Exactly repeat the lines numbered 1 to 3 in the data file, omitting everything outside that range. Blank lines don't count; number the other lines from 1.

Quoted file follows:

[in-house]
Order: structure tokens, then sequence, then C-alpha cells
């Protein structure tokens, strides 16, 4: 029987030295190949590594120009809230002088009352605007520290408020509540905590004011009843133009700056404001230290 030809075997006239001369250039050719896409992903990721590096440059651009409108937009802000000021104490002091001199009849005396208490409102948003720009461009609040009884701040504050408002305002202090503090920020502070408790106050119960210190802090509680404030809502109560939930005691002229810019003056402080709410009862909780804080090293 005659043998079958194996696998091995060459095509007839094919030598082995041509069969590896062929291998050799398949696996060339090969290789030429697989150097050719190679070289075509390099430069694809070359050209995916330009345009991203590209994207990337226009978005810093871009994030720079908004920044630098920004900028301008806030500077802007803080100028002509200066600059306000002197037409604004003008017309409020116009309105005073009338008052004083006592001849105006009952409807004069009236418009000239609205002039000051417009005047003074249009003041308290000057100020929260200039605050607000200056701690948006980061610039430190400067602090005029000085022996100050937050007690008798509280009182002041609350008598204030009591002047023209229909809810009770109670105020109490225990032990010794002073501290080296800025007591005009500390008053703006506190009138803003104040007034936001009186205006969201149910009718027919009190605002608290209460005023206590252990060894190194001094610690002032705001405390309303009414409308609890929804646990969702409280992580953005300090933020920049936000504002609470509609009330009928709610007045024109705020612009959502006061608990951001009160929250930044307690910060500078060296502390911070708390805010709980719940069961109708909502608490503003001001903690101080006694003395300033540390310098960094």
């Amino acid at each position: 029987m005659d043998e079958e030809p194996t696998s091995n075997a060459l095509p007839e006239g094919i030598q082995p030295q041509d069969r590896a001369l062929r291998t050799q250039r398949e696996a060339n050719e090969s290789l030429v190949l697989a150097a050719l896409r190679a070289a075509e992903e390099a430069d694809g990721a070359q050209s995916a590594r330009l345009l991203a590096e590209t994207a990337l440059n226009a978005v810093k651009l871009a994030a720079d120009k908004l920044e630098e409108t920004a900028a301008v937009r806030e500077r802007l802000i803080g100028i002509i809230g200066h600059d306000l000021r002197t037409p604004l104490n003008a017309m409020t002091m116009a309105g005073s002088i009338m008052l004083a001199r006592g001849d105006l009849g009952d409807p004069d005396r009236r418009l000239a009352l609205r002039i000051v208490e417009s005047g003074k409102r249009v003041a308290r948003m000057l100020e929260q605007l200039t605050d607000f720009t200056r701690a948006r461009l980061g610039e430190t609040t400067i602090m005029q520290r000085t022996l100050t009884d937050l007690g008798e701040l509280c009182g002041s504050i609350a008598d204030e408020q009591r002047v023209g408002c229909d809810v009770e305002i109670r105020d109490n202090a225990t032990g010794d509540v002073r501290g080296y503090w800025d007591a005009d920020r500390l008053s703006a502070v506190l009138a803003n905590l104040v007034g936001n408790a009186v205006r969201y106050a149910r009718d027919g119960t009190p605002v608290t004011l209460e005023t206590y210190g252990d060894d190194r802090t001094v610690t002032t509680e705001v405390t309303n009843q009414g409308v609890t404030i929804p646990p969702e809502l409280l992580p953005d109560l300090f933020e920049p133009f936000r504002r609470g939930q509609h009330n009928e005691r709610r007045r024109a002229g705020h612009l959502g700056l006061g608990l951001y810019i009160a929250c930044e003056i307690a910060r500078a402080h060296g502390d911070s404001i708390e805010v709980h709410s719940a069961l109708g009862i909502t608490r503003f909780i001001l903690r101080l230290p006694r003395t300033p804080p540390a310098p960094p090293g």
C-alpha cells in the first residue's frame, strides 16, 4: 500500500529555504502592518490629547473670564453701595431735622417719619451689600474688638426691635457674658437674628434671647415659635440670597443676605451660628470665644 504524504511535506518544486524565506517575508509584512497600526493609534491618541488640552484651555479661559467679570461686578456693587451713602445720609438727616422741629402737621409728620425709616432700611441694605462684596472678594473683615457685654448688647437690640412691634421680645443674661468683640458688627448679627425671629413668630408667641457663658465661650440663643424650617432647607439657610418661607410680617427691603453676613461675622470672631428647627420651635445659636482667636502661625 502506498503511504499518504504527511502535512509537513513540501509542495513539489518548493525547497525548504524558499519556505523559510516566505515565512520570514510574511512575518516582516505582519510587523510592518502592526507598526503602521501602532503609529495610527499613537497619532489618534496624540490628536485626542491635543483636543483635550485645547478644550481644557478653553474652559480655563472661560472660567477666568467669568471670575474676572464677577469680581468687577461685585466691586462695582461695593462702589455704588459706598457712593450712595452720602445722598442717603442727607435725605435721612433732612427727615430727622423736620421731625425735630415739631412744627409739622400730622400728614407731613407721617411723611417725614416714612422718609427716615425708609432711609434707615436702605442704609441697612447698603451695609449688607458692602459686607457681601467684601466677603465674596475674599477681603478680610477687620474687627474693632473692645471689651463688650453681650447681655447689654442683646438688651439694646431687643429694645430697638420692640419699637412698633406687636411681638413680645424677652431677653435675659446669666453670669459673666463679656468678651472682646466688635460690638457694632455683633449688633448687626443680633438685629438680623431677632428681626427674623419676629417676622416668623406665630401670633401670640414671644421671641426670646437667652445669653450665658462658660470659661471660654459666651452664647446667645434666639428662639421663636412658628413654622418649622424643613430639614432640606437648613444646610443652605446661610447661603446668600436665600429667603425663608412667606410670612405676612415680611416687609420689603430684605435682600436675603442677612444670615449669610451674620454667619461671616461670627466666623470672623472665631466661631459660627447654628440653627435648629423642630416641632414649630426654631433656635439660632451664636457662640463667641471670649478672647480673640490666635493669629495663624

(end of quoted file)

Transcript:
[in-house]
Order: structure tokens, then sequence, then C-alpha cells
């Protein structure tokens, strides 16, 4: 029987030295190949590594120009809230002088009352605007520290408020509540905590004011009843133009700056404001230290 030809075997006239001369250039050719896409992903990721590096440059651009409108937009802000000021104490002091001199009849005396208490409102948003720009461009609040009884701040504050408002305002202090503090920020502070408790106050119960210190802090509680404030809502109560939930005691002229810019003056402080709410009862909780804080090293 005659043998079958194996696998091995060459095509007839094919030598082995041509069969590896062929291998050799398949696996060339090969290789030429697989150097050719190679070289075509390099430069694809070359050209995916330009345009991203590209994207990337226009978005810093871009994030720079908004920044630098920004900028301008806030500077802007803080100028002509200066600059306000002197037409604004003008017309409020116009309105005073009338008052004083006592001849105006009952409807004069009236418009000239609205002039000051417009005047003074249009003041308290000057100020929260200039605050607000200056701690948006980061610039430190400067602090005029000085022996100050937050007690008798509280009182002041609350008598204030009591002047023209229909809810009770109670105020109490225990032990010794002073501290080296800025007591005009500390008053703006506190009138803003104040007034936001009186205006969201149910009718027919009190605002608290209460005023206590252990060894190194001094610690002032705001405390309303009414409308609890929804646990969702409280992580953005300090933020920049936000504002609470509609009330009928709610007045024109705020612009959502006061608990951001009160929250930044307690910060500078060296502390911070708390805010709980719940069961109708909502608490503003001001903690101080006694003395300033540390310098960094």